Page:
A passion for Monarch Butterflies

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Sharolyn Mathieu Vettese, Women for Nature Member

Interview of Woman for Nature Laren Stadelman, MBA, FCMC, President of Stadelman Consulting Inc., management consultant, and coach by Woman for Nature Sharolyn Mathieu Vettese. 

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Laren Stadelman, Women for Nature Member

Sharolyn (S): A few years ago, you successfully nurtured a Monarch butterfly from egg to adulthood. What was that like?
Laren (L): It was exciting, and I got more out of it than I expected.  I had grown up with Monarchs at the cottage, and they were quite plentiful when I was young.  I’d been seeing fewer and fewer of them so when I read an article about raising Monarchs, I decided to give it a try. I got to see firsthand all the stages of metamorphosis from egg to butterfly and it was really quite fascinating.

S: Were you surprised by the experience?
L: Yes.  I was surprised by how quickly caterpillars grow and much they eat.  Over the course of about two weeks, my caterpillar grew from the size of an eyelash to the size of your little finger. Caterpillars only eat milkweed and after the first few days, mine was eating about 2-3 milkweed leaves every day.

S: Wow! That means even one insect needs a large habitat. Then, one caterpillar needs a cluster of milkweed plants to provide enough food since it will eat at least 30 leaves.
L: Yes. You can see why the availability of milkweed is so important for the Monarchs.

S: Did you see your caterpillar get to the chrysalis stage?
L: Yes, she did. I had never seen a chrysalis before and I couldn’t believe how beautiful it was – emerald green with tiny golden dots. It looked like a tiny piece of jewellery.

Image of a Monarch caterpillar

Photo of a Monarch caterpillar

S: How did you know when the butterfly would emerge? Did you see it?
L: I had read that butterflies usually emerge in the morning and that proved to be the case. I knew it was going to happen soon when the chrysalis changed from green to and orange to black and I could see the shape of the butterfly inside. Gradually the chrysalis split open and the butterfly emerged. It was amazing to watch!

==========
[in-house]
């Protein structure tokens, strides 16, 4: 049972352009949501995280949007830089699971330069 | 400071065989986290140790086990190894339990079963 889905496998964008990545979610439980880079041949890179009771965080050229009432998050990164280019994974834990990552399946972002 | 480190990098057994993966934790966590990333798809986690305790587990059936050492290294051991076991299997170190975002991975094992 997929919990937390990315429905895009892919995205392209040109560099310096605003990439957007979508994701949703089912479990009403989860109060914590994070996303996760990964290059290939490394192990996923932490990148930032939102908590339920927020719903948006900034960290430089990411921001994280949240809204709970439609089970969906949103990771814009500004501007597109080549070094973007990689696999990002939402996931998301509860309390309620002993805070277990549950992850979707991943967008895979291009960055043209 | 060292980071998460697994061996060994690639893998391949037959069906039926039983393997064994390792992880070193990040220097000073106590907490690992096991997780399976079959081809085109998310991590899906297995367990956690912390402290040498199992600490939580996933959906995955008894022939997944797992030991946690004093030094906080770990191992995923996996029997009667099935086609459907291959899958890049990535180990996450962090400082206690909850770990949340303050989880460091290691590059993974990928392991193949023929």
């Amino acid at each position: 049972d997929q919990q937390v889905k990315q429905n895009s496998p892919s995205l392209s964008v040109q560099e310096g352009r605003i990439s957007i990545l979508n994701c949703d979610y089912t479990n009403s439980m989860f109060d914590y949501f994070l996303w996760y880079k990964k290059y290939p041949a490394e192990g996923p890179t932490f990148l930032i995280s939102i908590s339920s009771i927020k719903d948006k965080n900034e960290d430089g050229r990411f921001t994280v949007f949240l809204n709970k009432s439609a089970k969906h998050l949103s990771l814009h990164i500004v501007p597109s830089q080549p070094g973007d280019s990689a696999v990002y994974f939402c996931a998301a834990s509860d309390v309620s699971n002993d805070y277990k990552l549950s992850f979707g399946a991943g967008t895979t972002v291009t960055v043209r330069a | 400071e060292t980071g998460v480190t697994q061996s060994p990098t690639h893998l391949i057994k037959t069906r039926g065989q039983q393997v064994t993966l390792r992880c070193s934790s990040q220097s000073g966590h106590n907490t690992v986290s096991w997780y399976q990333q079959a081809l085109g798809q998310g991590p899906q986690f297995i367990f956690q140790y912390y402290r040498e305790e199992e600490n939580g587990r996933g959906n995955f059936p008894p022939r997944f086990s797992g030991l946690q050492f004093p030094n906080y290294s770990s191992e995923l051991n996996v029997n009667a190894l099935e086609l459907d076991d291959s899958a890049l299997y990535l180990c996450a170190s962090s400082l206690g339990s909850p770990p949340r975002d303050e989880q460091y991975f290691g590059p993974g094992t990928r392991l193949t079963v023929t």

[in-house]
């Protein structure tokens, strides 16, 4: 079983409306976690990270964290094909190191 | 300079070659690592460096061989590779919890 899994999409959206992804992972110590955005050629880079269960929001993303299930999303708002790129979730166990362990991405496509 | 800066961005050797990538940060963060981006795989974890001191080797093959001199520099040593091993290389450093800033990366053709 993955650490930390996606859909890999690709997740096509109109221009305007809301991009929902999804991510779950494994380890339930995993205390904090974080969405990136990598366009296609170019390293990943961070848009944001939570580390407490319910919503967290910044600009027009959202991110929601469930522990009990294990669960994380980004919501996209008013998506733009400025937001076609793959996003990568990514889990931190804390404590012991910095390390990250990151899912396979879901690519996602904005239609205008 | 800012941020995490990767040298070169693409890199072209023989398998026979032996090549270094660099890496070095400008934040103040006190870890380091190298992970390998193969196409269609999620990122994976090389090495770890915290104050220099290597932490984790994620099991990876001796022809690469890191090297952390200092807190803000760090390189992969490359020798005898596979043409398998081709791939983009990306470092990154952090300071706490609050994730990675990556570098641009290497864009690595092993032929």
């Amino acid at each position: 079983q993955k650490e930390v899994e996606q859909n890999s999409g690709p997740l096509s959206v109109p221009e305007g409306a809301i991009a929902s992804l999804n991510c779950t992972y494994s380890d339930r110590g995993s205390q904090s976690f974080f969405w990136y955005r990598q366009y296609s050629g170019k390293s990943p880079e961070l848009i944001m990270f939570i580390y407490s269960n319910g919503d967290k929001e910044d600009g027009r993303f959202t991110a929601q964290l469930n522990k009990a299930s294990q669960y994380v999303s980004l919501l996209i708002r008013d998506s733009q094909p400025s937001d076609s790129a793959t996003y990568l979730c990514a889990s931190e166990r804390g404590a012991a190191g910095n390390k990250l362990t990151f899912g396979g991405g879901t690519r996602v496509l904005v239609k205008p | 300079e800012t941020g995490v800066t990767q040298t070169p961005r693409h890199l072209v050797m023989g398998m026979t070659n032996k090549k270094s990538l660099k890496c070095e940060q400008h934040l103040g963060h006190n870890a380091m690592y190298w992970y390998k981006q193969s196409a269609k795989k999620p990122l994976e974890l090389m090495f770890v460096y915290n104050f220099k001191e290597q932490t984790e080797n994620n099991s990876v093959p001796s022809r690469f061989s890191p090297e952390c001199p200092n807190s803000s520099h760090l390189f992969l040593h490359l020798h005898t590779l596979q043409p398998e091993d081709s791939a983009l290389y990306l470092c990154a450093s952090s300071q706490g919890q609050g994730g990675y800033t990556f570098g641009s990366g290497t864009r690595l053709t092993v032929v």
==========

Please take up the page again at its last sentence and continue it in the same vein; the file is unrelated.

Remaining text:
S: I guess they emerge in the morning so that they have the best chance to find flowers for their first meal.
L: Yes, that would make sense. I let mine go in that afternoon in a field with plenty of wildflowers.  Because she was born in late summer I knew she would be migrating all the way to Mexico – a long journey for a small creature. It was hard to say goodbye.

S: You’ve called your Monarch ‘Charlotte’. Was that from Charlotte’s Web, the spider story?
L: No. I called her Charlotte after a dog I met in British Columbia.

S: What was the connection between a dog and a Monarch butterfly?
L: Charlotte was a small dog who got picked up by an eagle and carried away.  Her owners thought for sure she was gone, but a few days later, she returned. I wanted my Monarch to be a survivor, just like Charlotte.

S: How did you know she was a female?
L: I didn’t know for sure until she emerged. Male Monarchs have a telltale black dot on their hind wings; Charlotte didn’t.

S: How long did the whole process take?
L:  From egg to butterfly was about 5 weeks. I found plenty of good information about raising Monarchs on the internet and I should mention that if anyone is considering it, they would be wise to check first with their local wildlife authorities.  Ontario has regulations for raising wildlife, and the other provinces may have them, too.